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(Artwork CC BY-SA 3.0)

Credit: Kylie Cooper

Recently, I read on Twitter that the Penn Center and Program in Gender, Sexuality, and Women's Studies formally endorsed a petition entitled “Gender Studies Departments in Solidarity with Palestinian Feminist Collective” that accuses Israel of “apartheid,” rejects any notion that “both sides” have valid complaints, and calls on feminists worldwide to support the Palestinian “right to return.” I feel compelled to speak up. 

Universities are centers of academic learning whose primary mission is the pursuit of knowledge and the search for a deeper understanding of the world around us. The University itself should not support any group's political activism, no matter how righteous some members of the group feel their cause is. When I came to Penn, I was instructed by my faculty mentor that I was not to use my Penn letterhead for any purpose that was not related to my scholarship. Though I was tempted — when I applied for a mortgage, when my favorite candidate didn't win the nomination — I never did so. I always kept in mind that it would be improper for me to use the Penn name for my individual interests, personal or political.

So I wonder: for whom does Penn GSWS speak? The Center’s faculty? The majority of women at Penn? When one uses the Penn name, the answers to these questions should be clear. Each of us at Penn is free, even welcome, to express our political views publicly as long as we do so forthrightly under our own name. What we are not free to do is conceal our names under a university heading or impute our individual views to an entire community.

The document signed by Penn GSWS is also problematic because it precludes healthy intellectual debate. The document implies that the Israeli-Palestinian conflict should be viewed exclusively through the lens of anti-racism, feminism, colonial struggles, and intersectionality. Would the Holocaust, terrorism, antisemitism, and pan-nationalism not also be reasonable lenses? More importantly, would a student in GSWS feel comfortable bringing up such questions in a classroom?

Something has gone amiss. Individual student groups can lobby for one political faction (e.g. Penn Law Students for Justice in Palestine), but that is not the role of the University or any faculty-sponsored center. Universities receive enormous benefits from the federal government — scientific funding, non-profit status, etc. They are the beneficiaries of great philanthropy from alumni. The legitimacy of a university rests on a belief that faculty will contemplate difficult questions, confront their own biases, and submit their findings to skeptical critics. The legitimacy of a university will be threatened if we move towards a different model, where intellectual pursuit takes second stage to political activism.

I also note that "inclusion" is central to Penn President Amy Gutmann's Penn Compact. My own department chair coined the motto for Penn’s Chemistry Department: "Whoever you are and wherever you are on your journey of scholarship, you are welcome here in Penn Chemistry." I wonder whether Israelis would feel included at Penn GSWS. This idea recalls the Eat Up the Borders Instagram post from the summer: "We want to provide a platform where we can gather around a table to share history, culture, language, and most importantly, FOOD. In order to best serve our guests, we decided to remove one of our food vendors for Sunday's event so that we could deliver an optimal experience to all. This decision came from listening to the community we wish to serve and love." Apparently, if you love your community and want to promote a multicultural experience, but find that not everyone wants to get along, the way to be inclusive is to disinvite the Israelis.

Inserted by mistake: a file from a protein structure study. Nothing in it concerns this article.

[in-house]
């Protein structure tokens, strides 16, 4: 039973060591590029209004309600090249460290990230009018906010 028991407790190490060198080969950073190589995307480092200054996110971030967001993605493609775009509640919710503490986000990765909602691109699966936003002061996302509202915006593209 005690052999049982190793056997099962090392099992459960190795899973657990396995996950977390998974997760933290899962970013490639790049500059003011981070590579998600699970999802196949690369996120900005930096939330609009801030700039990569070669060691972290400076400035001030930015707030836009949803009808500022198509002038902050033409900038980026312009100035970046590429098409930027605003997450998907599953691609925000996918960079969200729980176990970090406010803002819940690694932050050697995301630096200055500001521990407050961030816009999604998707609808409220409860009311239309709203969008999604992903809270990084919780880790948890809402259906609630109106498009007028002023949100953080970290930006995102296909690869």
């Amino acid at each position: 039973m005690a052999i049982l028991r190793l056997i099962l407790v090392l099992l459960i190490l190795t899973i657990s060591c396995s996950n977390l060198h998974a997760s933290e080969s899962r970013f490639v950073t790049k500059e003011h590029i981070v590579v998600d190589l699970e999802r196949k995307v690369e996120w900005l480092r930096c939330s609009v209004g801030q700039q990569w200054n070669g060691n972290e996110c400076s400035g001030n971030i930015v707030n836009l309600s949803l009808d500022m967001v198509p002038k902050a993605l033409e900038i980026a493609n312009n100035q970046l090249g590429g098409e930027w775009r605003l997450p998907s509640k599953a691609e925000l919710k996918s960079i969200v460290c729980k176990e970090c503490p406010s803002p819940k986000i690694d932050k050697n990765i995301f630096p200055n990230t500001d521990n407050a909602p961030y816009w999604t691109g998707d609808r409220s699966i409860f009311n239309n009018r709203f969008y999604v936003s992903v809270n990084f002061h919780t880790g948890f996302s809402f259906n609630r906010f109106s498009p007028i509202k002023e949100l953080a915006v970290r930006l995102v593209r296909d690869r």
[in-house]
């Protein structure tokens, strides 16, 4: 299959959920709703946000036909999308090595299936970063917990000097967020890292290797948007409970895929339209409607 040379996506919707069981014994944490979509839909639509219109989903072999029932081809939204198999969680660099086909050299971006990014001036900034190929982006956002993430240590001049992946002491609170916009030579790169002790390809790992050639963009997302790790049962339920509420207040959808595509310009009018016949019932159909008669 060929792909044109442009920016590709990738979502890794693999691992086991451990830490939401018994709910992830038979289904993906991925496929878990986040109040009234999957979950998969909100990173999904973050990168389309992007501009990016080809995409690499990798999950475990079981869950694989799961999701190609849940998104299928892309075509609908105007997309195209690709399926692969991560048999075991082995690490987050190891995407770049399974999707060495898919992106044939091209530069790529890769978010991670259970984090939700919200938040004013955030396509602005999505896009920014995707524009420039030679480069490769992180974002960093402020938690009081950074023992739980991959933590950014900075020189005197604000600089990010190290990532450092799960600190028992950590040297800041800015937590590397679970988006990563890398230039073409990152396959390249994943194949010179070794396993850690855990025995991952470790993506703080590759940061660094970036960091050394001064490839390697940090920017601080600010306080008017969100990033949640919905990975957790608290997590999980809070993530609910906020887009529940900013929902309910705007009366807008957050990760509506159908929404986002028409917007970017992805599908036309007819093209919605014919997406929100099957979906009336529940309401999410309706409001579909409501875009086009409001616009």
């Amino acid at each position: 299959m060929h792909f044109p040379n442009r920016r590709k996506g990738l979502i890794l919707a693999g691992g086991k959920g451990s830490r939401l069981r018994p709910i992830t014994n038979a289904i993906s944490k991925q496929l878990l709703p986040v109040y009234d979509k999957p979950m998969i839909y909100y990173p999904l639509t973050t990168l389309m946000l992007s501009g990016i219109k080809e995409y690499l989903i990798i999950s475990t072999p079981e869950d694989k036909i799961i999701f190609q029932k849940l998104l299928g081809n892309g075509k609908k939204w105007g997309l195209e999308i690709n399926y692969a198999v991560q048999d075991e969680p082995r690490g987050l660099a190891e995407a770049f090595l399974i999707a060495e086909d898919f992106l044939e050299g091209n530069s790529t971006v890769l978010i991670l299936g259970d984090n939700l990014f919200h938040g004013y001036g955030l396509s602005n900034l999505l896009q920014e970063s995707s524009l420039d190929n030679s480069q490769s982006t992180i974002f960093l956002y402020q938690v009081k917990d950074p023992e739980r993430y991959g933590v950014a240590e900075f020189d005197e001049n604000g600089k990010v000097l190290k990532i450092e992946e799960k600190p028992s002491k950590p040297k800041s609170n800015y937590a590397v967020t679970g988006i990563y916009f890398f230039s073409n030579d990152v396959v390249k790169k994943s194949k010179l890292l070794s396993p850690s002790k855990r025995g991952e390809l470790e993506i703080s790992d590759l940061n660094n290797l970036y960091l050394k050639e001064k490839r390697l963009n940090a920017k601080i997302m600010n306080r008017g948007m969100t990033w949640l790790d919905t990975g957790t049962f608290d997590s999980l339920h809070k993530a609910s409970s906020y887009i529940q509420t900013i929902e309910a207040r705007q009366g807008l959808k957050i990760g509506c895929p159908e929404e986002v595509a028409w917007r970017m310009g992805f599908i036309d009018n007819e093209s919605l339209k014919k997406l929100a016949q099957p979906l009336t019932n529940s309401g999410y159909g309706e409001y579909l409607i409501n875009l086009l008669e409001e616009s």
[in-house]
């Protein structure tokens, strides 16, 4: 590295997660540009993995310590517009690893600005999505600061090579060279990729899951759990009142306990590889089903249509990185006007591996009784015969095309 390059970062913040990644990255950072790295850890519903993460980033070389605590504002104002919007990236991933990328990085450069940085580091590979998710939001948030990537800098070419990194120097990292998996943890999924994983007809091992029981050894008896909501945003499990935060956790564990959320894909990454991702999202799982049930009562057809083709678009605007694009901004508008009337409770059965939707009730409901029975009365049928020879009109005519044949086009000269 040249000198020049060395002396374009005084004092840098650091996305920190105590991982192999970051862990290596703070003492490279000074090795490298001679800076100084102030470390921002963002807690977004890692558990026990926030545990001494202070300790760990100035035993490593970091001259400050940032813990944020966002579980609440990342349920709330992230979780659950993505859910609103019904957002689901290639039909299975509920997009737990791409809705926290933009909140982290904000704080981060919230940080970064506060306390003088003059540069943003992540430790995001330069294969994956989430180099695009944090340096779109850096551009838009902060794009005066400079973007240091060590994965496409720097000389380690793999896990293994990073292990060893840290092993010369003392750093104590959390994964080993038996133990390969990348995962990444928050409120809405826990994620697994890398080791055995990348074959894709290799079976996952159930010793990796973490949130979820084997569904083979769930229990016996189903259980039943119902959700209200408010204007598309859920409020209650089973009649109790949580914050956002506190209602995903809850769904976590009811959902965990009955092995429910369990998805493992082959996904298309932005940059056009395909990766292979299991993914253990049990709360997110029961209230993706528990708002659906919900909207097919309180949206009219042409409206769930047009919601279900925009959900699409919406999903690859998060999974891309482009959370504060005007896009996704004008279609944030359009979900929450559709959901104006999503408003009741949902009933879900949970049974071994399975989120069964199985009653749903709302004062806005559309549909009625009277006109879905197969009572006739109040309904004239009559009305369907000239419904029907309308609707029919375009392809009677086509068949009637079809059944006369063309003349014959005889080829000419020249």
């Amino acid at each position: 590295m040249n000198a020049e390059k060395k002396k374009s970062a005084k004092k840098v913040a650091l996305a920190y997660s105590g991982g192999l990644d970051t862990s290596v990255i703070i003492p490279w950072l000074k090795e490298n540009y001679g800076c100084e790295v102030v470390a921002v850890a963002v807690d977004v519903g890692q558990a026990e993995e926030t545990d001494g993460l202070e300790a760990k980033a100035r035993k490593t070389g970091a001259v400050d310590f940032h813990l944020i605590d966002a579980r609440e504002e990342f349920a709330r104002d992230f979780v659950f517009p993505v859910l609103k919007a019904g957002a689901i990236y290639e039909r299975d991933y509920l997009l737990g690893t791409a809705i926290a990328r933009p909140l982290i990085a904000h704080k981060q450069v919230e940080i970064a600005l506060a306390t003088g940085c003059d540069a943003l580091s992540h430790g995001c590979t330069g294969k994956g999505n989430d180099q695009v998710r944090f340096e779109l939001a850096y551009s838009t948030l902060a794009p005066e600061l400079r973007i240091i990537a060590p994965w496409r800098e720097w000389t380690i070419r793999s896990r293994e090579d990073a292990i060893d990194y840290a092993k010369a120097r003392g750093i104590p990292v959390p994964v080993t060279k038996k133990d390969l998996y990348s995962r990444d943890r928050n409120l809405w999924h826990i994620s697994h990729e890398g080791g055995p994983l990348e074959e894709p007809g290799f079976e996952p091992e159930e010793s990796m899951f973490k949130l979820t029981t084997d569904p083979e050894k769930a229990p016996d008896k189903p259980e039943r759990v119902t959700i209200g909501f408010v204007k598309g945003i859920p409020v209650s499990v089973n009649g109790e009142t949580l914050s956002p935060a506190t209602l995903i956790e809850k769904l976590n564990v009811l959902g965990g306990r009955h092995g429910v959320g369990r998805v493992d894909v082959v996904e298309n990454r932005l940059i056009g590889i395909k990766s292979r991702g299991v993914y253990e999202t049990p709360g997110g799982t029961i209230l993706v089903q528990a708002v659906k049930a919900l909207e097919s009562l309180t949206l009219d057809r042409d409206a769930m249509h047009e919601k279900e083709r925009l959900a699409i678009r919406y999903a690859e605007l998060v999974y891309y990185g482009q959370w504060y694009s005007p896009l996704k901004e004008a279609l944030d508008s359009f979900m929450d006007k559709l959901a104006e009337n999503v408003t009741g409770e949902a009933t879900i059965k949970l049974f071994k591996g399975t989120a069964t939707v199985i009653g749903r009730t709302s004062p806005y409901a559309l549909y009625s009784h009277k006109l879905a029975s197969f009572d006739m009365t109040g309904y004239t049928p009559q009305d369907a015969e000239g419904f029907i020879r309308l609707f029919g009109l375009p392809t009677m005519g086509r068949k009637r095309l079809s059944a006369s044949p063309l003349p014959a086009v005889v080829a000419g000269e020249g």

At Penn, do we want a university where departments are held to the same standards as food truck block parties in West Philadelphia? And what if not everyone agrees on who the enemy is? Will every Penn department start endorsing political positions — a pro-Palestinian GSWS Department, a pro-Israel Jewish Studies Program, a pro-fracking Chemical Engineering Department, an anti-nuclear power Earth and Environmental Sciences Department? Will students segregate themselves in politically like-minded dorms? If we walk down this path, we will inevitably produce students who are unable to engage rationally with each other, which will further increase America's political polarization.

I am by no means suggesting that a Penn faculty member or student must be apolitical. I also understand that in certain disciplines, it may be difficult to disentangle elements of intellectual pursuit from political activism. But that said, Penn's mission and credibility are undermined when a University center and program endorses a political movement’s talking points instead of promoting meaningful scholarly discourse.

JOSEPH SUBOTNIK is the Edmund J. and Louise W. Kahn endowed term Professor of Chemistry. His email is